After a reading on the history of nonbinary identities and the impact of European colonialism on indigenous cultures, attendees discussed the complexities and continuing repercussions of colonialism and issues of cultural appropriation of terms such as “two spirit,” an intertribal umbrella term for First Nation/Native American sexual/gender identities outside of European binary gender identification practices.

The event concluded with a discussion of allyship, and ways to support and show respect for nonbinary people, including:

  • Respecting and using gender-neutral pronouns. Pronouns have gained attention in many academic and other professional communities (as shown in the practice of printing preferred pronouns on name badges at conferences), and it’s important that we all respect each others’ pronouns. If you are involved in event planning and printing name badges, make sure to ask for permission to print pronouns, or provide an option for event attendees to opt in to pronoun identification. Including pronouns in your email signature, for example, is another good way to communicate identity and show support for those who identify as transgender. 
  • Respecting and using a person’s real name. Many nonbinary people choose to change their name as part of claiming their individual identity, switching from a previous “dead name” to their real name.  Using a person’s real name is super important, in addition to respecting pronouns. (For some, it may be challenging to get used to using different names and pronouns such as “they/them/theirs,” but McNabb pointed out that practicing the use of nonbinary pronouns really helps. For example, the Pronoun Dressing Room serves an online madlib-style resource designed to provide a fun way to play around with classic stories to get used to various names and pronouns.)
  • Active learning and showing support. Many campuses and community groups offer a “safe zone” training that allies can participate in, that usually involves one or more classes followed by receipt of a sticker or badge that can be displayed in an office or classroom to indicate that the space is safe for LGBTQIA students. Allies can also help to create venues for safe, open discussion, such as events like the book event that I attended.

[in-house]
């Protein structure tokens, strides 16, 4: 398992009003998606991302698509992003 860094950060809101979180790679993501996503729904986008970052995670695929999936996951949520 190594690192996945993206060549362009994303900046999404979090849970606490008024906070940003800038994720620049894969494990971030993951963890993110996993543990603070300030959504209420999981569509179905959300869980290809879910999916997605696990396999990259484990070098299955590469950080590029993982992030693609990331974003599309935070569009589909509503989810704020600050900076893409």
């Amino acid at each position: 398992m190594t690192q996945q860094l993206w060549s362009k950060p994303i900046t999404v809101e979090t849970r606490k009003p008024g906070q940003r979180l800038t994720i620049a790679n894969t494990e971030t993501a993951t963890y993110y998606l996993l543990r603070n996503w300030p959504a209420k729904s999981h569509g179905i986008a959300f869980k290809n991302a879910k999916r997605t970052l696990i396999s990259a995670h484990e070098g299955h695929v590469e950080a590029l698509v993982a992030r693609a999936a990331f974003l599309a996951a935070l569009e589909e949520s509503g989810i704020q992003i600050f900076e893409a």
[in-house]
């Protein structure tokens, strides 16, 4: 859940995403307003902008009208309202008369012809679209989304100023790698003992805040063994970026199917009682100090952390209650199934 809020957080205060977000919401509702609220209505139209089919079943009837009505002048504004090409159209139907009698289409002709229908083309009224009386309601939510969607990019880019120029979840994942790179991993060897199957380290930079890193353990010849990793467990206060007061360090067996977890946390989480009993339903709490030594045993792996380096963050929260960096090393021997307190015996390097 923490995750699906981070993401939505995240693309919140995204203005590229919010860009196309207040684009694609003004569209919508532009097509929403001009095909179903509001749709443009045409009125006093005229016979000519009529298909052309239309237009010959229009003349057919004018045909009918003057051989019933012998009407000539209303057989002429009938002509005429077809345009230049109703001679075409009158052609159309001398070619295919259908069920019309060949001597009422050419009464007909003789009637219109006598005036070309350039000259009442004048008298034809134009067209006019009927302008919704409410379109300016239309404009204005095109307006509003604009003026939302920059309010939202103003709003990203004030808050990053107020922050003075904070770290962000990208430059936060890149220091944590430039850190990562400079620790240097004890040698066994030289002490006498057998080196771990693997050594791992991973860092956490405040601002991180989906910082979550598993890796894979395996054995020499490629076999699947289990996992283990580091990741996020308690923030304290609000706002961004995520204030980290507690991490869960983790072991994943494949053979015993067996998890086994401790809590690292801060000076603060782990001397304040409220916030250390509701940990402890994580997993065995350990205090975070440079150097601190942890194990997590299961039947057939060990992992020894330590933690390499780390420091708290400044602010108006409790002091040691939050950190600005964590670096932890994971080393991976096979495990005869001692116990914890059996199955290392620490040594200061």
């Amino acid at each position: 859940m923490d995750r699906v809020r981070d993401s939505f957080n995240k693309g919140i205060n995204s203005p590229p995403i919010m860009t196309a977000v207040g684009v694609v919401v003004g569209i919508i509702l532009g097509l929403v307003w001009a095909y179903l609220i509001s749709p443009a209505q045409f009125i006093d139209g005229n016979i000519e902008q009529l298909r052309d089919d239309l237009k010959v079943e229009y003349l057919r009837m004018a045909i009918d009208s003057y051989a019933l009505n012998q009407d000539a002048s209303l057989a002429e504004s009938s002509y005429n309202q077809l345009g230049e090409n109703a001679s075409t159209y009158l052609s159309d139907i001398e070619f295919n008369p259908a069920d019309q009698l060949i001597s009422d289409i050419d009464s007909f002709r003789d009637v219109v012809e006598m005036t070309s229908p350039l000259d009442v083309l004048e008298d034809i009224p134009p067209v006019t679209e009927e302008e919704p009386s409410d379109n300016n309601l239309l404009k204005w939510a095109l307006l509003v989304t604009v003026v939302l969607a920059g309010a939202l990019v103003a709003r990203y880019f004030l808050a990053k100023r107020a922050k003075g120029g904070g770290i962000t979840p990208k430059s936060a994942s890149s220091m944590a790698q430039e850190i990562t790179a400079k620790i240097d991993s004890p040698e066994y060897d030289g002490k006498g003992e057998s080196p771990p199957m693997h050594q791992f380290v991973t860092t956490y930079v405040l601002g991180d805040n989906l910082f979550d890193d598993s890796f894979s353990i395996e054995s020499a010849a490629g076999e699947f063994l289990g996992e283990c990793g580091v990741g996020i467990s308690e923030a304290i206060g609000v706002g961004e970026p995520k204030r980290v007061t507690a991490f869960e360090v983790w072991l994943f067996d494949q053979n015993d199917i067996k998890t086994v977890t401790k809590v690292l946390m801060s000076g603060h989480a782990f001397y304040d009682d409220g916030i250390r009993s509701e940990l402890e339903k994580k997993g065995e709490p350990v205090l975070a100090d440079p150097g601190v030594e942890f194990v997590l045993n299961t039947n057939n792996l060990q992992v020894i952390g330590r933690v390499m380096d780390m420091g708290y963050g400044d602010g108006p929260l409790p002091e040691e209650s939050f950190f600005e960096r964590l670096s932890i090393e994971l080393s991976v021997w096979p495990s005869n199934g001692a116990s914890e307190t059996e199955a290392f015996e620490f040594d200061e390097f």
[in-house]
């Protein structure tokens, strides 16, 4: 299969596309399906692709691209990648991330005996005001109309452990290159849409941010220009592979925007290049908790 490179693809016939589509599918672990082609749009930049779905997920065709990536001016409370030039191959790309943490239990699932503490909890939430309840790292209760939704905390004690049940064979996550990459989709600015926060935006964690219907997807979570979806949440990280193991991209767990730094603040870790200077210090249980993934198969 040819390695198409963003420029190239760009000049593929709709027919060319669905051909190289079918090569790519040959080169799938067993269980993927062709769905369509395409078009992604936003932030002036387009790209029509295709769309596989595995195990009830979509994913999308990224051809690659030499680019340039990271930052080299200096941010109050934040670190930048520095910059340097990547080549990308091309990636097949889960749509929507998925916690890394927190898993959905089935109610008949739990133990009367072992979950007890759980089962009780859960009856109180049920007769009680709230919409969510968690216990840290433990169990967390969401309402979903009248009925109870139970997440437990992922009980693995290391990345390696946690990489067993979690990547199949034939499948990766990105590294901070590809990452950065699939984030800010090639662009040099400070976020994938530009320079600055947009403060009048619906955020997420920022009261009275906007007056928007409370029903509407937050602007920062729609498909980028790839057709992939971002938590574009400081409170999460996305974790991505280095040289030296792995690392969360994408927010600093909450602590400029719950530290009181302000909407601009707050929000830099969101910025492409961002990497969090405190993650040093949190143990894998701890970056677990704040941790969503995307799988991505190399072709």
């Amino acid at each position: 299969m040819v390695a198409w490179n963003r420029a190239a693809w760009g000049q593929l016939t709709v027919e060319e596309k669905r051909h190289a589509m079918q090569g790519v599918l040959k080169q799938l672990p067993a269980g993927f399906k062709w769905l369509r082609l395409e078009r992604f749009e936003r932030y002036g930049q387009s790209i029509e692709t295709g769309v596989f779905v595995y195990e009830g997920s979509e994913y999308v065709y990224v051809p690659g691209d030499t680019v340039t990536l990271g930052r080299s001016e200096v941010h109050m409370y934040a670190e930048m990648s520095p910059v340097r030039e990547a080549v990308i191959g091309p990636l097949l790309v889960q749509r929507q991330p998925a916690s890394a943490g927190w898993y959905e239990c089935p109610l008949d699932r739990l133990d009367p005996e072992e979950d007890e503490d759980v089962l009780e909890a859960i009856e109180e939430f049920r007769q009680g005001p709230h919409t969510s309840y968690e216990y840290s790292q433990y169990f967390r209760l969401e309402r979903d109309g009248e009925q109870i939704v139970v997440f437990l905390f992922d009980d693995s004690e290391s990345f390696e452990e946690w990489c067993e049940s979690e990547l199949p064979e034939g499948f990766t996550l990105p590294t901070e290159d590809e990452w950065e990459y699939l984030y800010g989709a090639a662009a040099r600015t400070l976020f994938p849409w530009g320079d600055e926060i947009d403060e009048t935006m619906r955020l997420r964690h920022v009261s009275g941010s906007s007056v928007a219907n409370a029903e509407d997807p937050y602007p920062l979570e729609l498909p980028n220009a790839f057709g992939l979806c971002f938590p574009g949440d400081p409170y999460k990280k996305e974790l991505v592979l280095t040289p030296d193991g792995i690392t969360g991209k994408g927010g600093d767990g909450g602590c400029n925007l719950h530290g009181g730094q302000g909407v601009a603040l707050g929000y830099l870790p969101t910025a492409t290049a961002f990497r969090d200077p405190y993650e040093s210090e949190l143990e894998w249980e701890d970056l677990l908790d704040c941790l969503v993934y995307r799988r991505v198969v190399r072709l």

As with all forms of knowledge, language around identity and gender is constantly changing. McNabb noted that their book came out in December 2017 and is already outdated, due to the increasing number of materials that are becoming available, in addition to the constant shifting of language in the wide array of communities that include nonbinary people. As current and future information professionals, it is up to us to continue these conversations and encourage a broader awareness of nonbinary gender identities in libraries, and beyond.

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1 reply

  1. What an awesome post! As a queer person going into library science, this is super important to me. I’m glad these conversations are being had and learned from. I definitely need to add McNabb’s book to my summer reading list.

    Liked by 1 person